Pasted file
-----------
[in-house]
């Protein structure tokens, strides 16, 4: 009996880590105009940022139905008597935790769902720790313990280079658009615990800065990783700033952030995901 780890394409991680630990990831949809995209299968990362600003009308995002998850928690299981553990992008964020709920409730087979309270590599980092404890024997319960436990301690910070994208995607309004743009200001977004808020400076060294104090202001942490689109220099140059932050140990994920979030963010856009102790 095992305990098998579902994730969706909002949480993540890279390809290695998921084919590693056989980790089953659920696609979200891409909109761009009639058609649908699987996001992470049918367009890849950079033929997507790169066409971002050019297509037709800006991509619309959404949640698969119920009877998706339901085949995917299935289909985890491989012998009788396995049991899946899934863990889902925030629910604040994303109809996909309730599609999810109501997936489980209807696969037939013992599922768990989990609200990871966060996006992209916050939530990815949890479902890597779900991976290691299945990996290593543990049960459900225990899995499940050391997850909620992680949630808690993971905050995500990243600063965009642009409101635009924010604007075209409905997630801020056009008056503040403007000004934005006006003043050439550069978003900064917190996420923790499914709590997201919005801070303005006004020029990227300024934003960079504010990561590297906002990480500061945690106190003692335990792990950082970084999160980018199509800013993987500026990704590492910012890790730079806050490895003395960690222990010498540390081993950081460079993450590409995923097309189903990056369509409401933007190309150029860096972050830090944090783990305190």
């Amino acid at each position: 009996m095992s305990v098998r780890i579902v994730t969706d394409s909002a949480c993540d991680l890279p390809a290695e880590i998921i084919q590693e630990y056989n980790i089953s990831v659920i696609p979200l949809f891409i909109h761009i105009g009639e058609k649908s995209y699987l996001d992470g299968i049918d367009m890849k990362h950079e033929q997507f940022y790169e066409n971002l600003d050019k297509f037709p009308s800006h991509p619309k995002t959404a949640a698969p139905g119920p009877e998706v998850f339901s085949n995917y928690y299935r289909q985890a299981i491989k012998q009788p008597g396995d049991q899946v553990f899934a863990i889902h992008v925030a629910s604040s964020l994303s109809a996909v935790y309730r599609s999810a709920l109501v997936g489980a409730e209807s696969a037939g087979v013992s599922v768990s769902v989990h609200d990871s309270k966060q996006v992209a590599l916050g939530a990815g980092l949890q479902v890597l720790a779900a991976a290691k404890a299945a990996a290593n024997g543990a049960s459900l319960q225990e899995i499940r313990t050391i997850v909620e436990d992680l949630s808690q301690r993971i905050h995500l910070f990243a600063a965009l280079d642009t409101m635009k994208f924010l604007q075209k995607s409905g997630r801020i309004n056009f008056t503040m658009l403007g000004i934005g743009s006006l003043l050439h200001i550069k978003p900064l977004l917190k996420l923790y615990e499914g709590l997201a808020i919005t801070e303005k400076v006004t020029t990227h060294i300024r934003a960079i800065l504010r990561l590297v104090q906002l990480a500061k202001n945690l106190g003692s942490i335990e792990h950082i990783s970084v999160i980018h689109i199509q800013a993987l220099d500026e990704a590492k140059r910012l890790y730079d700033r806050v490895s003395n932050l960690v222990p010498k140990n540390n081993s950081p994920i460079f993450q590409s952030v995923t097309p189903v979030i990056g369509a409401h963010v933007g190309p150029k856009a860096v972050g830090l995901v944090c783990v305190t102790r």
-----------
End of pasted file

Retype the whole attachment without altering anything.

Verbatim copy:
[in-house]
């Protein structure tokens, strides 16, 4: 009996880590105009940022139905008597935790769902720790313990280079658009615990800065990783700033952030995901 780890394409991680630990990831949809995209299968990362600003009308995002998850928690299981553990992008964020709920409730087979309270590599980092404890024997319960436990301690910070994208995607309004743009200001977004808020400076060294104090202001942490689109220099140059932050140990994920979030963010856009102790 095992305990098998579902994730969706909002949480993540890279390809290695998921084919590693056989980790089953659920696609979200891409909109761009009639058609649908699987996001992470049918367009890849950079033929997507790169066409971002050019297509037709800006991509619309959404949640698969119920009877998706339901085949995917299935289909985890491989012998009788396995049991899946899934863990889902925030629910604040994303109809996909309730599609999810109501997936489980209807696969037939013992599922768990989990609200990871966060996006992209916050939530990815949890479902890597779900991976290691299945990996290593543990049960459900225990899995499940050391997850909620992680949630808690993971905050995500990243600063965009642009409101635009924010604007075209409905997630801020056009008056503040403007000004934005006006003043050439550069978003900064917190996420923790499914709590997201919005801070303005006004020029990227300024934003960079504010990561590297906002990480500061945690106190003692335990792990950082970084999160980018199509800013993987500026990704590492910012890790730079806050490895003395960690222990010498540390081993950081460079993450590409995923097309189903990056369509409401933007190309150029860096972050830090944090783990305190």
């Amino acid at each position: 009996m095992s305990v098998r780890i579902v994730t969706d394409s909002a949480c993540d991680l890279p390809a290695e880590i998921i084919q590693e630990y056989n980790i089953s990831v659920i696609p979200l949809f891409i909109h761009i105009g009639e058609k649908s995209y699987l996001d992470g299968i049918d367009m890849k990362h950079e033929q997507f940022y790169e066409n971002l600003d050019k297509f037709p009308s800006h991509p619309k995002t959404a949640a698969p139905g119920p009877e998706v998850f339901s085949n995917y928690y299935r289909q985890a299981i491989k012998q009788p008597g396995d049991q899946v553990f899934a863990i889902h992008v925030a629910s604040s964020l994303s109809a996909v935790y309730r599609s999810a709920l109501v997936g489980a409730e209807s696969a037939g087979v013992s599922v768990s769902v989990h609200d990871s309270k966060q996006v992209a590599l916050g939530a990815g980092l949890q479902v890597l720790a779900a991976a290691k404890a299945a990996a290593n024997g543990a049960s459900l319960q225990e899995i499940r313990t050391i997850v909620e436990d992680l949630s808690q301690r993971i905050h995500l910070f990243a600063a965009l280079d642009t409101m635009k994208f924010l604007q075209k995607s409905g997630r801020i309004n056009f008056t503040m658009l403007g000004i934005g743009s006006l003043l050439h200001i550069k978003p900064l977004l917190k996420l923790y615990e499914g709590l997201a808020i919005t801070e303005k400076v006004t020029t990227h060294i300024r934003a960079i800065l504010r990561l590297v104090q906002l990480a500061k202001n945690l106190g003692s942490i335990e792990h950082i990783s970084v999160i980018h689109i199509q800013a993987l220099d500026e990704a590492k140059r910012l890790y730079d700033r806050v490895s003395n932050l960690v222990p010498k140990n540390n081993s950081p994920i460079f993450q590409s952030v995923t097309p189903v979030i990056g369509a409401h963010v933007g190309p150029k856009a860096v972050g830090l995901v944090c783990v305190t102790r």